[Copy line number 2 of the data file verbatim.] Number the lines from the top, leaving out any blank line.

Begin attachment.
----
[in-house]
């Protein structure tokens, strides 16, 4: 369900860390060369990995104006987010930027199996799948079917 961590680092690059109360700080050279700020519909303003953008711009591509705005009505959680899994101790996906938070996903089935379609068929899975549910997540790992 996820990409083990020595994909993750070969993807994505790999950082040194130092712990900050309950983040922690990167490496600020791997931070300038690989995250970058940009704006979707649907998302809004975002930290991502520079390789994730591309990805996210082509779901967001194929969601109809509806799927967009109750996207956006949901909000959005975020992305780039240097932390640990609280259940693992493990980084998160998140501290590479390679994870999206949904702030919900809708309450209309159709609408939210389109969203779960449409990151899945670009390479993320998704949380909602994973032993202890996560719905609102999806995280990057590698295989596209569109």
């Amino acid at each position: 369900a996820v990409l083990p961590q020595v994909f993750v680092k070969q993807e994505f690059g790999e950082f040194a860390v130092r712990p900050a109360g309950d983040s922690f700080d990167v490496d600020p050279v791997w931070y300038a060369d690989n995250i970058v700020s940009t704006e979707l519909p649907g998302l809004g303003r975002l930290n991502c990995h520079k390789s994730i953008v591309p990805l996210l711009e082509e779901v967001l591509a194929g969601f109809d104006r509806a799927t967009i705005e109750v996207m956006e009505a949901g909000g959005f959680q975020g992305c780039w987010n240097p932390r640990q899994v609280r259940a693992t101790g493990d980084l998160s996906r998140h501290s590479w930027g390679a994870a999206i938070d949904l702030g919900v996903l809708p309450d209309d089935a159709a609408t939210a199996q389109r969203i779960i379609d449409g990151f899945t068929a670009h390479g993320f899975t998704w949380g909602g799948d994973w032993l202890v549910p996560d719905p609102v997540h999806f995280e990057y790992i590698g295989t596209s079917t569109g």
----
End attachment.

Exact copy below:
């Protein structure tokens, strides 16, 4: 369900860390060369990995104006987010930027199996799948079917 961590680092690059109360700080050279700020519909303003953008711009591509705005009505959680899994101790996906938070996903089935379609068929899975549910997540790992 996820990409083990020595994909993750070969993807994505790999950082040194130092712990900050309950983040922690990167490496600020791997931070300038690989995250970058940009704006979707649907998302809004975002930290991502520079390789994730591309990805996210082509779901967001194929969601109809509806799927967009109750996207956006949901909000959005975020992305780039240097932390640990609280259940693992493990980084998160998140501290590479390679994870999206949904702030919900809708309450209309159709609408939210389109969203779960449409990151899945670009390479993320998704949380909602994973032993202890996560719905609102999806995280990057590698295989596209569109």